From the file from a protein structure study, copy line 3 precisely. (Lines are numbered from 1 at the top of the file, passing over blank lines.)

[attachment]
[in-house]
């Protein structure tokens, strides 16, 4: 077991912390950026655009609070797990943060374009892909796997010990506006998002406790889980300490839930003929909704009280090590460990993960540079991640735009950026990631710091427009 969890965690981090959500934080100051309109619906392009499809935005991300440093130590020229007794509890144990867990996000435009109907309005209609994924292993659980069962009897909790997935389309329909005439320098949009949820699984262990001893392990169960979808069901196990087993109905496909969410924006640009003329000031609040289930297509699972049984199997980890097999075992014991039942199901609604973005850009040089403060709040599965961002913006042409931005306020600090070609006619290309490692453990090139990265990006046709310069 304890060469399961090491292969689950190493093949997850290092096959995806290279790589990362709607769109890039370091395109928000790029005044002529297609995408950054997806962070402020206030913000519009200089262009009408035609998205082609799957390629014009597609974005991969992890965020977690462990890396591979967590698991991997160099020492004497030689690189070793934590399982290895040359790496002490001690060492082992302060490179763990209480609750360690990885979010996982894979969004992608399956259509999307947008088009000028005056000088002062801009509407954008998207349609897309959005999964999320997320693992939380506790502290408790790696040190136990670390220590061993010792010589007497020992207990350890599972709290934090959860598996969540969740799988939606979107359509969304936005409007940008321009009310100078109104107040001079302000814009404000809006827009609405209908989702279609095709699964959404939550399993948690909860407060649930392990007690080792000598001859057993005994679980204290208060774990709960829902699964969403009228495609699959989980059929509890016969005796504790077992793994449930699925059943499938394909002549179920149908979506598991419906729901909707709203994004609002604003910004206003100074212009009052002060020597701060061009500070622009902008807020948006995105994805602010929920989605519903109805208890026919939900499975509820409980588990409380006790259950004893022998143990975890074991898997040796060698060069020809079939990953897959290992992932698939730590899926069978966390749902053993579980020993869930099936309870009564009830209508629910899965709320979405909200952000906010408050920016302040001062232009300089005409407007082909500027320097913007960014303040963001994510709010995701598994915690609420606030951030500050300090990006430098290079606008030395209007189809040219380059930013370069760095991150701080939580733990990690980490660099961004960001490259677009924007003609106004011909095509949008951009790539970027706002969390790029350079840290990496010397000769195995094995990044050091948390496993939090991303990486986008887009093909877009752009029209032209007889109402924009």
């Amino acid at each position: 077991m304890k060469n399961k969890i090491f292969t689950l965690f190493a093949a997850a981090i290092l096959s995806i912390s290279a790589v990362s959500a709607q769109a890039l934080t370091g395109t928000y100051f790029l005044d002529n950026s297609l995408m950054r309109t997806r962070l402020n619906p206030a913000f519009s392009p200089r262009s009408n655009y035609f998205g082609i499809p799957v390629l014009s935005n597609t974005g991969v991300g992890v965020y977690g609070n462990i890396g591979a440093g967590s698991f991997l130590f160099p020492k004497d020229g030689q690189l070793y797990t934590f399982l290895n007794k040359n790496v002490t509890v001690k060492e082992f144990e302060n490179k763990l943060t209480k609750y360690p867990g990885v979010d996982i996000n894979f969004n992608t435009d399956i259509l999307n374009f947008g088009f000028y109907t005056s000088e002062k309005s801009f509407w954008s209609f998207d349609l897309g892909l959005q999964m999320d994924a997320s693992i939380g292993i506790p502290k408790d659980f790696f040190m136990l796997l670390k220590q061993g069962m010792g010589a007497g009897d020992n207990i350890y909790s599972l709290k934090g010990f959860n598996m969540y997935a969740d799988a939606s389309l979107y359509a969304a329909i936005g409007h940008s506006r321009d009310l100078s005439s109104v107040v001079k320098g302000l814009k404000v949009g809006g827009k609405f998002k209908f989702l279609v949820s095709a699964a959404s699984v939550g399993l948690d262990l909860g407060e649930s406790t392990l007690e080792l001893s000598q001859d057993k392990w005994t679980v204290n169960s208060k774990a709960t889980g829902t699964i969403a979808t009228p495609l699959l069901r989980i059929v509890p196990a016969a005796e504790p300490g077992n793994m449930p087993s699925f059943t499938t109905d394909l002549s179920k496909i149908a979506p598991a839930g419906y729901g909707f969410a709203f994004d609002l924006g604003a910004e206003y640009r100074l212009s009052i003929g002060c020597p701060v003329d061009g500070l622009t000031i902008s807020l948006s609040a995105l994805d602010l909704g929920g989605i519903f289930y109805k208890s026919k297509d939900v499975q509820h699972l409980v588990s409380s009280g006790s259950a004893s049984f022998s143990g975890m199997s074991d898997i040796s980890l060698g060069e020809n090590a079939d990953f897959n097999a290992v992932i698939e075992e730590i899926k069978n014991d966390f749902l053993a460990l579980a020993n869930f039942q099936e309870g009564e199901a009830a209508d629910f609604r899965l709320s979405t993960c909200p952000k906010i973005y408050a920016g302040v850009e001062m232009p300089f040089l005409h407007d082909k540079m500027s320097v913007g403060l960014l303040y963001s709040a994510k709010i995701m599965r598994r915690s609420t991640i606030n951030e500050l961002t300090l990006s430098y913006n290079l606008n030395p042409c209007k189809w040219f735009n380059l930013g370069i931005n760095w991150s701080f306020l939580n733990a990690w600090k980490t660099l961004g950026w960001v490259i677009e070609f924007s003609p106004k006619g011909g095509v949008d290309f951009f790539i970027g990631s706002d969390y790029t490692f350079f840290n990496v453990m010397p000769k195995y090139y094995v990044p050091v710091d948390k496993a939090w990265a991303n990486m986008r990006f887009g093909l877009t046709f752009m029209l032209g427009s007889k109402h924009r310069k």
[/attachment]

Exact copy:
């Amino acid at each position: 077991m304890k060469n399961k969890i090491f292969t689950l965690f190493a093949a997850a981090i290092l096959s995806i912390s290279a790589v990362s959500a709607q769109a890039l934080t370091g395109t928000y100051f790029l005044d002529n950026s297609l995408m950054r309109t997806r962070l402020n619906p206030a913000f519009s392009p200089r262009s009408n655009y035609f998205g082609i499809p799957v390629l014009s935005n597609t974005g991969v991300g992890v965020y977690g609070n462990i890396g591979a440093g967590s698991f991997l130590f160099p020492k004497d020229g030689q690189l070793y797990t934590f399982l290895n007794k040359n790496v002490t509890v001690k060492e082992f144990e302060n490179k763990l943060t209480k609750y360690p867990g990885v979010d996982i996000n894979f969004n992608t435009d399956i259509l999307n374009f947008g088009f000028y109907t005056s000088e002062k309005s801009f509407w954008s209609f998207d349609l897309g892909l959005q999964m999320d994924a997320s693992i939380g292993i506790p502290k408790d659980f790696f040190m136990l796997l670390k220590q061993g069962m010792g010589a007497g009897d020992n207990i350890y909790s599972l709290k934090g010990f959860n598996m969540y997935a969740d799988a939606s389309l979107y359509a969304a329909i936005g409007h940008s506006r321009d009310l100078s005439s109104v107040v001079k320098g302000l814009k404000v949009g809006g827009k609405f998002k209908f989702l279609v949820s095709a699964a959404s699984v939550g399993l948690d262990l909860g407060e649930s406790t392990l007690e080792l001893s000598q001859d057993k392990w005994t679980v204290n169960s208060k774990a709960t889980g829902t699964i969403a979808t009228p495609l699959l069901r989980i059929v509890p196990a016969a005796e504790p300490g077992n793994m449930p087993s699925f059943t499938t109905d394909l002549s179920k496909i149908a979506p598991a839930g419906y729901g909707f969410a709203f994004d609002l924006g604003a910004e206003y640009r100074l212009s009052i003929g002060c020597p701060v003329d061009g500070l622009t000031i902008s807020l948006s609040a995105l994805d602010l909704g929920g989605i519903f289930y109805k208890s026919k297509d939900v499975q509820h699972l409980v588990s409380s009280g006790s259950a004893s049984f022998s143990g975890m199997s074991d898997i040796s980890l060698g060069e020809n090590a079939d990953f897959n097999a290992v992932i698939e075992e730590i899926k069978n014991d966390f749902l053993a460990l579980a020993n869930f039942q099936e309870g009564e199901a009830a209508d629910f609604r899965l709320s979405t993960c909200p952000k906010i973005y408050a920016g302040v850009e001062m232009p300089f040089l005409h407007d082909k540079m500027s320097v913007g403060l960014l303040y963001s709040a994510k709010i995701m599965r598994r915690s609420t991640i606030n951030e500050l961002t300090l990006s430098y913006n290079l606008n030395p042409c209007k189809w040219f735009n380059l930013g370069i931005n760095w991150s701080f306020l939580n733990a990690w600090k980490t660099l961004g950026w960001v490259i677009e070609f924007s003609p106004k006619g011909g095509v949008d290309f951009f790539i970027g990631s706002d969390y790029t490692f350079f840290n990496v453990m010397p000769k195995y090139y094995v990044p050091v710091d948390k496993a939090w990265a991303n990486m986008r990006f887009g093909l877009t046709f752009m029209l032209g427009s007889k109402h924009r310069k």